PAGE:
When North Carolina State basketball Coach Jim Valvano fainted during the Wolf Pack's upset of the University of Nevada Las Vegas last month, he had one major concern.
Missing a crucial play? Hitting his head on the bench?
"I was worried about landing outside the coaching box and getting a technical," he told Sport Illustrated.
Technical fouls. They are basketball's answer to Amy Vanderbilt, governing a wide spectrum of etiquette on the court.
The domain of the technical foul, which allows an opponent to shoot one or two free throws, is any infraction of the rules outside of the normal flow of play.
For players, that covers all sorts of mental and moral failings--everything from spiking the ball to hanging on the rim to taunting an opponent.
Some technicals are considered "bench" fouls. They are charged against the coach and yield a two-shot penalty.
Those include allowing a player to enter the game without reporting to the scorer, using two players with the same number or inciting undesirable crowd reaction.
Spectators often do not witness some technicals.
When was the last time you saw a coach use a megaphone or a TV monitor during the game? How about accidentally sitting down on the wrong team's bench? These obscure infractions are punishable by a technical.
But like gravity, technicals don't have to be seen to exert an influence.
Most commonly, the threat of technicals is the invisible force that holds players' and coaches' mouths closed when circumstances might otherwise provoke an outburst.
Of course, if somebody gets angry enough, the specter of allowing a couple points isn't going to provide a big deterrent.
There was the incident last season when Indiana Coach Bobby Knight hurled a chair across the court during a loss to Purdue.
But technicals operate on a philosophy similar to that of the strike count in baseball--when you accumulate three, you're out. On the third technical, coaches are automatically ejected.
Short of rearranging the furniture, sometimes a simple gesture can draw a technical, if it's symbolic enough.
Espiridion (Speedy) Castillo, the instructional supervisor of the Orange County Officials Assn., explained.
"For example, if a coach says, 'Hey Speed,' and then puts his hands to his throat, that means, 'You choked' and it's a technical," he said.
Another action by a coach that almost invariably results in a technical is stepping onto the court, a taboo.
Steve Scoggin, University High School coach, learned that by example years ago.
"I remember when I was in high school playing for Victor Valley, and our coach got overly excited after a play," Scoggin said. "The next thing you know, he was way out on the court.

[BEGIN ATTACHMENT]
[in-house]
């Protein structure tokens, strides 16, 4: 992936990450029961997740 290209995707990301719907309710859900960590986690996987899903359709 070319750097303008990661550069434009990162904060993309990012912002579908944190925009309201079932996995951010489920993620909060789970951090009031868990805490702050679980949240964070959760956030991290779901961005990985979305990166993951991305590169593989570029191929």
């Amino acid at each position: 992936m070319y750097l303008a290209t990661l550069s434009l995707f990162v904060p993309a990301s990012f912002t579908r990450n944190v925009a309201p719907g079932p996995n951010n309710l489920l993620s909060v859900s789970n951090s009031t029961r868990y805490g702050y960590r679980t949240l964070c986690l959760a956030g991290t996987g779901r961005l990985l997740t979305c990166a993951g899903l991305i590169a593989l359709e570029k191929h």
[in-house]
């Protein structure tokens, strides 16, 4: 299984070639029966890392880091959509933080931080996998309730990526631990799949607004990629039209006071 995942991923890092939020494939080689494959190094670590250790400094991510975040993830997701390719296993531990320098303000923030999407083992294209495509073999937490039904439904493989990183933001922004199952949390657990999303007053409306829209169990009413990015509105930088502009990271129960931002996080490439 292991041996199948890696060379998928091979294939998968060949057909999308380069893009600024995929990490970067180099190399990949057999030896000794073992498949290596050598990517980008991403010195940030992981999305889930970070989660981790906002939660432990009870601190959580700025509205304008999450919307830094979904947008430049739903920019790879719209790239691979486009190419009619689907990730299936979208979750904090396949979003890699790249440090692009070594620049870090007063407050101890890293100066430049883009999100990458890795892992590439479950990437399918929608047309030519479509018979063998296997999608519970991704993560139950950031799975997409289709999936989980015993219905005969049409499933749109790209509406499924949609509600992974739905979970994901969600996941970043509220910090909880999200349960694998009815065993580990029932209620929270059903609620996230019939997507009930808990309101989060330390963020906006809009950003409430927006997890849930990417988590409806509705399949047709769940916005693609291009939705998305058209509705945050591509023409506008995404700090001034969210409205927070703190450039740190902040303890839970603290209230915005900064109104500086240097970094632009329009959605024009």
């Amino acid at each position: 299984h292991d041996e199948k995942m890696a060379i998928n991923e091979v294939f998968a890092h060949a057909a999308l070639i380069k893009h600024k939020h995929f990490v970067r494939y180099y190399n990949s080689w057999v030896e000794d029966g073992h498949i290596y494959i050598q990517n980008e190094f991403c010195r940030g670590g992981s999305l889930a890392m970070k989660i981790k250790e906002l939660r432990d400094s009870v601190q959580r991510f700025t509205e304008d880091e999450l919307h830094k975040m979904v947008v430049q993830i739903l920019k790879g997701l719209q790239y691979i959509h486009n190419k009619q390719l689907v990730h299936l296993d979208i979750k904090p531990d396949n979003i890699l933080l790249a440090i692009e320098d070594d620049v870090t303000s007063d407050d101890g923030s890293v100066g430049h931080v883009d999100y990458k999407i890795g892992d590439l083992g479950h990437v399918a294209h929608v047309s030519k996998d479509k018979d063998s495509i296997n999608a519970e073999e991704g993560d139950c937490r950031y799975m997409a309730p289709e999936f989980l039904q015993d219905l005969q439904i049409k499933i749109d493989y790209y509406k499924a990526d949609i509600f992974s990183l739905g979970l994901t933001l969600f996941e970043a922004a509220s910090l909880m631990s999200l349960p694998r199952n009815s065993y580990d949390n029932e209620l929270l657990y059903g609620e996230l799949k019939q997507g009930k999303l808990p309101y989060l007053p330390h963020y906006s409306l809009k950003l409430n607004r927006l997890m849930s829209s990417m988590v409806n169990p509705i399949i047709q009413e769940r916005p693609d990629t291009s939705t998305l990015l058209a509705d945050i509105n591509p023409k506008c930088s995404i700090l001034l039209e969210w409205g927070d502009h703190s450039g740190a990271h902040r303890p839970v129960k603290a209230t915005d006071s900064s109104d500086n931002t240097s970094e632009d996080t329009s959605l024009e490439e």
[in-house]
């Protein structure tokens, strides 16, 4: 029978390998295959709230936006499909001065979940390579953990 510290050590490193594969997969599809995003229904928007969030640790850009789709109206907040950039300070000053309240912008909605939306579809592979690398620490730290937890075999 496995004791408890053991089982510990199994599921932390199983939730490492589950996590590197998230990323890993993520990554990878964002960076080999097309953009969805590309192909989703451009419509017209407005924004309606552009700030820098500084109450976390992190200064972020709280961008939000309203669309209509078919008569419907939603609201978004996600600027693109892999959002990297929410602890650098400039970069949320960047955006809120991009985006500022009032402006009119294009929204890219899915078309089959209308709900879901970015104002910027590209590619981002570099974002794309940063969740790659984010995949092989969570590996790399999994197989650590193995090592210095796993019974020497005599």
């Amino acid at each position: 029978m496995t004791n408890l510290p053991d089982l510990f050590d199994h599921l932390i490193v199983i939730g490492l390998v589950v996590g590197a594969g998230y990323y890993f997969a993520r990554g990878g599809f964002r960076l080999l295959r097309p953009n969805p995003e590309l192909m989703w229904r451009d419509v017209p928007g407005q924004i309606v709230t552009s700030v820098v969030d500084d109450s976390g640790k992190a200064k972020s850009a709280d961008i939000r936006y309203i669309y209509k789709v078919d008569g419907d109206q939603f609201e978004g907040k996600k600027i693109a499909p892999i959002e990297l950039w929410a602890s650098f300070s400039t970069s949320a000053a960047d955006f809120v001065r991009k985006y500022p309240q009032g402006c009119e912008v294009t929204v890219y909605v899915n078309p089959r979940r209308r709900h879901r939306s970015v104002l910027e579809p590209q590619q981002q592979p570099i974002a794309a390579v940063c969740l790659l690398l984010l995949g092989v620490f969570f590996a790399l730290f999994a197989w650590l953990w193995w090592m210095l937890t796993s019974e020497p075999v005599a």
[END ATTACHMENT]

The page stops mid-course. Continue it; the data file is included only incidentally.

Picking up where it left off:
"The ref stopped the game and told him that for every step it took him to get off the court, he was going to get a T. He called two of our biggest guys off the bench and told them to carry him off the court. He only got one T."
Nor does it pay to get familiar with the officials, even if you are.
Foothill Coach Jim Reames recalled: "One time two years ago against Villa Park, a guy I've known for years named Jim Dokes was refereeing.
"We were playing Newport Harbor in the San Clemente tournament final. We were pressing and I thought we had them for a 10-second call. I got off bench and yelled, 'Jim, that's 10 seconds!' And he goes, 'T', and I go, 'T? What did you T me for?'
"And he said, 'Don't call me by my first name.' I always remember that because I could not believe he called it. I didn't swear or anything."
Then there are the technicals that almost seem petty, but are necessary to retain the integrity of the rules, as well as the safety and fairness of the game. An example is dunking the ball during warm-ups.
Once, a team held a 5-0 advantage before a game at Marina High School ever started. The team had been given five pre-game free throws on technicals, recalled official Larry Arason.
The cause? The other team's uniform numbers didn't match the starting lineup submitted to the officials 10 minutes before game time.
On occasion, a shrewd coach will make a calculated effort to draw a technical, either in the hope of inspiring his team or as a protest against the officials' performance.
In conversations on the subject with Orange County coaches, one name tends to be mentioned again and again.
Tom Danley, whose Katella teams have gone to the playoffs for the last 19 years, has turned officials' manipulation into an art form, the coaches say.
Fountain Valley Coach Dave Brown: "(Tom) Danley's a pro at it."
Loara Coach Craig Conrad: "Danley's the legend."
Danley admits: "On rare occasions, I'll draw a technical, I won't lie to you. I've used that device.
" . . . As far as getting a technical for a technical's sake, it's like a traffic ticket. If you run a red light, you risk being cited."
Danley is careful to preface his comments by saying that Orange County's officials are more qualified and competent than those from most other areas.